Friday, May 29, 2015

Basque - Icelandic Feud Finally Over Four Hundred Years Later

A memorial dedicated to the 32 Basque whalers who were killed in the West Fjords in 1615 in what’s known as Iceland’s only mass murder was unveiled in Hólmavík, the West Fjords, on April 22, the last day of winter. At the occasion, West Fjords district commissioner Jónas Guðmundsson revoked the order that Basques could be killed on sight in the region. . . .

President of Gipuzkoa Martin Garitano spoke at the ceremony, as did Icelandic Minister of Education and Culture Illugi Gunnarsson, strandabyggd.is reports. The speeches were followed by musical performances and a moment of prayer.

The program included Xabier Irujo, descendant of one of the murdered Basque whale hunters, and Magnús Rafnsson, descendant of one of the murderers, taking part in a symbolic reconciliation, as it says on etxepare.eus. . . .

The massacre, known as the Spanish Killings or Slaying of the Spaniards, took place in October 1615 at the order of the then West Fjords district commissioner Ari Magnússon of Ögur in Ísafjarðardjúp.

Basque whalers had set up a whaling station in Iceland in the early 17th century. The year 1615 was a difficult with ice up to shores until late summer and considerable loss of livestock, as written on Wikipedia.

In mid-summer 1615, three Basque whaling vessels entered Reykjarfjörður. Icelanders and the Basques had a mutual agreement at the beginning as they had both benefited from the enterprise.

When the ships were ready for departure in late September a gale drove them onto rocks and crushed them. Most of the crew members (around 80) survived and were able to leave for Spain.

The following month, following a conflict with the locals, the remaining whalers were killed at Ari’s order at Æðey island in Ísafjarðardjúp and on Fjallaskagi. Only one person managed to escape.
From here via Marginal Revolution.

The fact that both communities have genealogies up to the task of tracking descendants of both sides of this historical event, four hundred years later, and that this event was accurately documented historically that long ago, on the very fringe of Europe, at the time, is remarkable.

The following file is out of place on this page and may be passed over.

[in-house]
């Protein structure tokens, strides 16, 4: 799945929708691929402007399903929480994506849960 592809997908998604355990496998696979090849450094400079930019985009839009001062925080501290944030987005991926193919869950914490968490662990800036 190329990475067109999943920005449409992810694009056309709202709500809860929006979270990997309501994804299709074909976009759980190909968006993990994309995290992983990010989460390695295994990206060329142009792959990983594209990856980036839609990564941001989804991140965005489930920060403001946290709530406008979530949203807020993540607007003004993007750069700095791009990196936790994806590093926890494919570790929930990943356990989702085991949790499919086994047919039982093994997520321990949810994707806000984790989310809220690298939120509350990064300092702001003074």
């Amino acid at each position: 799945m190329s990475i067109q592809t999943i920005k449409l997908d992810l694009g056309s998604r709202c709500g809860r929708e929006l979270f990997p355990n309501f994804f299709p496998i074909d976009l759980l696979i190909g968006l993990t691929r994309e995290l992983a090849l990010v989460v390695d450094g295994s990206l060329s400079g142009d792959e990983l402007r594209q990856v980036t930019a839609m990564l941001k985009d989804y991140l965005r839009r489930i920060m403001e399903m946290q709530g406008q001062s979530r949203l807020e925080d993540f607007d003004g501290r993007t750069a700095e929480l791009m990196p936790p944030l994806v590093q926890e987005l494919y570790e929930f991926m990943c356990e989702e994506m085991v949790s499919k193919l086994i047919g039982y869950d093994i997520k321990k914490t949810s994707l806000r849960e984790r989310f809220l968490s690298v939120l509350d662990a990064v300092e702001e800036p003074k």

Wednesday, May 20, 2015

There Was An English Colony Called "New England" In Crimea During The Crusade Era

A blog post by Caitlin Green on the topic appears here.  It was established shortly after the Norman Conquest of England in 1066 and persisted until sometime in the 1200s, around the time that the Crusader states were also falling apart. Allegedly, it was founded by Anglo-Saxon exiles from the Norman Conquest who went first to Constantinople, the capitol of the much diminished (post-Islamic expansion) Byzantine Empire.

According to these sources, what seems to have occurred is that, in the aftermath of the Norman Conquest of England in 1066, a group of English lords who hated William the Conqueror's rule but had lost all hope of overthrowing it decided to sell up their land and leave England forever. Led by an 'earl of Gloucester' named Sigurðr (Stanardus in the Chronicon Laudunensis), they set out with 350 ships—235 in the CL—for the Mediterranean via the Straits of Gibraltar. Once there, they voyaged around raiding and adventuring for a period, before learning that Constantinople was being besieged (either whilst they were in Sicily, according to the Edwardsaga, or in Sardinia, as the CL). Hearing this, they decided to set sail for Constantinople to assist the Byzantine emperor. When they reached there, they fought victoriously for the emperor and so earned his gratitude, with the result that they were offered a place of honour in his Varangian Guard.

This sequence of events appears to underlie all four of the sources mentioned above and is moreover supported by contemporary Byzantine sources too[.]
The probably left in 1075 CE.

New Study Sorts Y-DNA Lineages Of Europe By Age Of Expansion

Some of the major Y-DNA lineages in Europe are traceable to the early Neolithic era or are even older, while three others (specific subsets of I2, R1a and R1b) expanded at a breathtaking pace more of less simultaneously around the late Neolithic/Enolithic/Copper Age/early Bronze Age era.  Once this major expansion was complete, the population genetic of Europe have mostly been fairly stable, with a few exceptions that prove the rule due to well documented historical events.

A new study provides a detailed analysis based mostly upon the diversity of modern Y-DNA lineages in Europe and their phylogeny, clearly sorts the two, while also providing useful corroboration from a nearly complete index of ancient Y-DNA finds, by haplogroup, in Europe in the relevant time frames.

The ancient DNA classified by the archaeological context of the finds, also provides strong circumstantial evidence regarding which Y-DNA lineages were associated with the pre-Neolithic hunter-gather populations of Europe.  In sum, hunter-gatherer men appear to have been predominantly Y-DNA I1 in most of Europe and Y-DNA R1b and R1a on the Northern and Southern part, respectively, of the Russian steppe.

The remaining major European clades appear to have arrived with the wave of mass migration that drove the Neolithic revolution (i.e. the introduction of the farming and herding of domesticated plants and animals), although a very late Upper Paleolithic arrival (i.e. "Epipaleolithic" a.k.a. "Mesolithic") cannot be ruled out in most cases, and is established by ancient Y-DNA in others.